Table 8 presents a summary of the radial velocities of interstellar features in several stars, taken from Table 1, together with values from the literature (v(lit)). The LWP and LWR velocities of Table 1, being consistent with each other, have been averaged together into v(LW).
The literature value for RR Tel is from Tackeray (1977). The value quoted for Oph measured in the optical Ca II K and Na I D lines has been taken from Barlow et al. (1995). This value is in good agreement with the velocities derived from GHRS ultraviolet spectra by Savage et al. (1992), -14.9 km s-1, and Brandt et al. (1996), -15.4 km s-1. The velocities for UMa and Cas correspond to measurements of the Ca II K and Na I D optical lines reported by Vallerga et al. (1993). The velocity quoted for Lep refers to the optical Ca II doublet (Frisch et al. 1990), which presents two components at 2 and 18 km s-1, which cannot be resolved with IUE. The spectrum of HD 93521 presents up to nine interstellar components, with the two strongest ones located at, approximately, -10 and -60 km s-1 (Spitzer & Fitzpatrick 1993). In the IUE spectra all these systems appear blended, and therefore, as in the case of Lep, we cannot compare reliably the IUE velocities with the optical values.
According to the data in Table 8, the mean difference between long and short wavelength (large aperture) velocities is 17.7 km s-1, i.e. SWP velocities are systematically more negative. The mean difference between the long wavelength and the literature values is 8 km s-1.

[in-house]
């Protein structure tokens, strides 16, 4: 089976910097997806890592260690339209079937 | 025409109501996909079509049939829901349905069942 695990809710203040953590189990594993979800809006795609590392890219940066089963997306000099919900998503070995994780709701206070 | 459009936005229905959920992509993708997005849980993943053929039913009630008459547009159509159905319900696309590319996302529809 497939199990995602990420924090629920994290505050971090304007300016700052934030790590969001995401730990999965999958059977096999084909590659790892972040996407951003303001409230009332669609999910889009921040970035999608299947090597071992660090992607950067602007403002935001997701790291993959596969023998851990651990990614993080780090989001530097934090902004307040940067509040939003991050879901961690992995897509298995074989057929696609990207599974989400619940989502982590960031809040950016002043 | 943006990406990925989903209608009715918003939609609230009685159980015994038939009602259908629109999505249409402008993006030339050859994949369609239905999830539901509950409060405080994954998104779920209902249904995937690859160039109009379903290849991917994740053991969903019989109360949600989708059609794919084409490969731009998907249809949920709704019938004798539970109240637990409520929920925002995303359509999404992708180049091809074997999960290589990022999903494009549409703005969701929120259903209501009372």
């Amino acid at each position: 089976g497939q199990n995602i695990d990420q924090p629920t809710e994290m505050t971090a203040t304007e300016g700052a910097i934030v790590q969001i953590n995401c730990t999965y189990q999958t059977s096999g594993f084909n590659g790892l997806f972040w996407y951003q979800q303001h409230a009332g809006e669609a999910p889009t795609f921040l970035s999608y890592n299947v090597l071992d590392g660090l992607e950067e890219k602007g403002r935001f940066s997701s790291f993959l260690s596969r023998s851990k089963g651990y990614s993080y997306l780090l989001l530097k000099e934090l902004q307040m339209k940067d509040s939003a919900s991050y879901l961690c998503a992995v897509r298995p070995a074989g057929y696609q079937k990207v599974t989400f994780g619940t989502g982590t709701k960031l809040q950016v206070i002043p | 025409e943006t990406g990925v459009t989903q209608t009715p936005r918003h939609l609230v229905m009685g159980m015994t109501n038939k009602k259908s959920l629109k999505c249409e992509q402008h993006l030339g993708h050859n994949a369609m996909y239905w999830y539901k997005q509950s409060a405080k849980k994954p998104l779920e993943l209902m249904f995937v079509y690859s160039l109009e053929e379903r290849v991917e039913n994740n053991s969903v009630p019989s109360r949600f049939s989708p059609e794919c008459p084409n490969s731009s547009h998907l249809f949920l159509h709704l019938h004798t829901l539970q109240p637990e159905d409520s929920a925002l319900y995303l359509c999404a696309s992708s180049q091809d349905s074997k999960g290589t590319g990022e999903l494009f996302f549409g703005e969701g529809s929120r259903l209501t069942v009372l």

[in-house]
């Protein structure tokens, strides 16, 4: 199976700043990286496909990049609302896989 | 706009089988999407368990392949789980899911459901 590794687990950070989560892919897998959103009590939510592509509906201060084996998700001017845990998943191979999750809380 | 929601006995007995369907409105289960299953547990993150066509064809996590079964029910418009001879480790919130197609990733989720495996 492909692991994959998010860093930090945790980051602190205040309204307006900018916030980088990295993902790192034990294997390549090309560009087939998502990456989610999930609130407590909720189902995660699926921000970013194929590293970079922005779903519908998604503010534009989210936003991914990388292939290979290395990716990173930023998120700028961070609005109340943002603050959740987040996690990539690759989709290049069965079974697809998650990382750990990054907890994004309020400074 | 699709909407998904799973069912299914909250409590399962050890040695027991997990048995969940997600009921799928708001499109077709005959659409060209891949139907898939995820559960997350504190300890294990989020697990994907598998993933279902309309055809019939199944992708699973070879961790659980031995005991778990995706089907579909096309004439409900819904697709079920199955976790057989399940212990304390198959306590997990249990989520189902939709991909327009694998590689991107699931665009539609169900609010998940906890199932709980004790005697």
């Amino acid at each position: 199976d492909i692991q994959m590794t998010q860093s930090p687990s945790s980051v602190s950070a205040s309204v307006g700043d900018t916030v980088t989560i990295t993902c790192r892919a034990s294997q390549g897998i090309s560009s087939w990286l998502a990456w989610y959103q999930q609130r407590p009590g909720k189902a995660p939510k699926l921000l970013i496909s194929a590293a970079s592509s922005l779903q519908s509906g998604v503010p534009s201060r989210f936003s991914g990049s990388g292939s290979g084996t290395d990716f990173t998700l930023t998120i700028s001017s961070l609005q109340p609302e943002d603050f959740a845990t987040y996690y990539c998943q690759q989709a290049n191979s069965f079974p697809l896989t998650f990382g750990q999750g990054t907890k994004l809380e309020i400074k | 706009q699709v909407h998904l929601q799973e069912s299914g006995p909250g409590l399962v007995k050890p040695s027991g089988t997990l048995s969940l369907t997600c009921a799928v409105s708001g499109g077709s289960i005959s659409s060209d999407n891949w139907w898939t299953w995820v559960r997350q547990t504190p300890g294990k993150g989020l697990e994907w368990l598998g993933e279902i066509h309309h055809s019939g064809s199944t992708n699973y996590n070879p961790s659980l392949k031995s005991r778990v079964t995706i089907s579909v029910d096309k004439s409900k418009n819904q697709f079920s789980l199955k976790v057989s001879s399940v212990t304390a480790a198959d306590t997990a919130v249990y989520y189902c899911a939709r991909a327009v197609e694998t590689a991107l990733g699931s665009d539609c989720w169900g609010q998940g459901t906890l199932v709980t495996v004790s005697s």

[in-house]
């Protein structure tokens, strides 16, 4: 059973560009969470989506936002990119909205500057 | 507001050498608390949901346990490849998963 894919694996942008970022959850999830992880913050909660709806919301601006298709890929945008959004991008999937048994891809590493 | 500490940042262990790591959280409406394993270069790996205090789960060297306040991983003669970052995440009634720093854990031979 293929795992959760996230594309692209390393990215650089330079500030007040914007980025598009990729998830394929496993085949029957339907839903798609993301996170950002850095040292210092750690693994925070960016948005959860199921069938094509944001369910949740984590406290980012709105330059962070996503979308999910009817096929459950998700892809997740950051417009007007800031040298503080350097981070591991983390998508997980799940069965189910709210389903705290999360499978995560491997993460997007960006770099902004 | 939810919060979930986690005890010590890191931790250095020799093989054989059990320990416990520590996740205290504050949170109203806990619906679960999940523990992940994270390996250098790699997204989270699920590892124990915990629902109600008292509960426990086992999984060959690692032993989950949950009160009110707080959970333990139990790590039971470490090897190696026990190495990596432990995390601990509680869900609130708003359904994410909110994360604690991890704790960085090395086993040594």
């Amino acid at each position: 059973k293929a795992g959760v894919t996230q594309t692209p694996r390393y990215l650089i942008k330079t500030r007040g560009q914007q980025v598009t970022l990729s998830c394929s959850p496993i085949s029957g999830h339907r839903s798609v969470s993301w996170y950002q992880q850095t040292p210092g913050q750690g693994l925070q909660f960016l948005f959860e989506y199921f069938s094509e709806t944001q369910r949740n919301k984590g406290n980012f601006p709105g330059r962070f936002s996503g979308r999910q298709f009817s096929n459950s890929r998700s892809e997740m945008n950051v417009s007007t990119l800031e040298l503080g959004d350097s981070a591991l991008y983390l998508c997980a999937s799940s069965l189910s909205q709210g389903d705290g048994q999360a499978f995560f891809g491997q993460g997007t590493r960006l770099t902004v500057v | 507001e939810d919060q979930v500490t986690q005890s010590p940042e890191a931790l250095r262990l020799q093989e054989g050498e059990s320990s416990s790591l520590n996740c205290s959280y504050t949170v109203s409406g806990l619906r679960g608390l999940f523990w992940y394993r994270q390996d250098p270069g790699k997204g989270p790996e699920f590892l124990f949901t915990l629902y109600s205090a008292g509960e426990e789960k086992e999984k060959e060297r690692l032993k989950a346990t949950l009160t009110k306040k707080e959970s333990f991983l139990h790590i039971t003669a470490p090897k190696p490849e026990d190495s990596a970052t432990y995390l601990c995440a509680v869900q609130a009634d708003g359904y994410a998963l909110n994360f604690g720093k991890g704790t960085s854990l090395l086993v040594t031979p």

A similar test was made to check the consistency between the wavelength scale of spectra taken through the large and small apertures. Being the number of small aperture high resolution spectra very limited, useful data were available only for the star Oph in the SWP and LWR cameras. The wavelength scales of the small and large aperture spectra are fully consistent in the short wavelength range: v(LAP) - v(SAP) = 1.1 6.7 km s-1, while for the LWR camera a significant difference is found: v(LAP) - v(SAP) = -13.7 4.1 km s-1. The lack of a suitable data set precludes an accurate determination of the offset between the large and small aperture scales in LWP spectra, but the limited tests performed seem to indicate that small aperture velocities are systematically lower, although the actual difference cannot be quantified.
|Target||v(SWP)||v(LW)||v(lit)||v(LW) - v(SWP)||v(lit) - v(LW)|
|km s-1||km s-1||km s-1||km s-1||km s-1|
|HD 93521||-38.8||-20.1||-10, -60||18.8|
Mean difference v(LW) - v(SWP) = 17.7
3.7 km s-1.
Mean difference v(lit) - v(LW) = -8.0 4.2 km s-1.
The reason for the discrepancy between the short and long wavelength range velocity scales is not clear, while the large/small aperture discrepancy in LW spectra is most likely related to the transfer of the dispersion constants from the small to the large aperture: the dispersion relations were derived from spectra taken through the small aperture and then transferred to the large aperture on the basis of the assumed aperture separations.
In order to provide an internally consistent wavelength scale within the INES system, a velocity correction of +17.7 km s-1 has been applied to the wavelength scale of SWP high resolution spectra. The wavelength scale of LWP/LWR small aperture spectra has been corrected by +13.7 km s-1. With these corrections, the INES velocity scale is consistent with the optical determinations.
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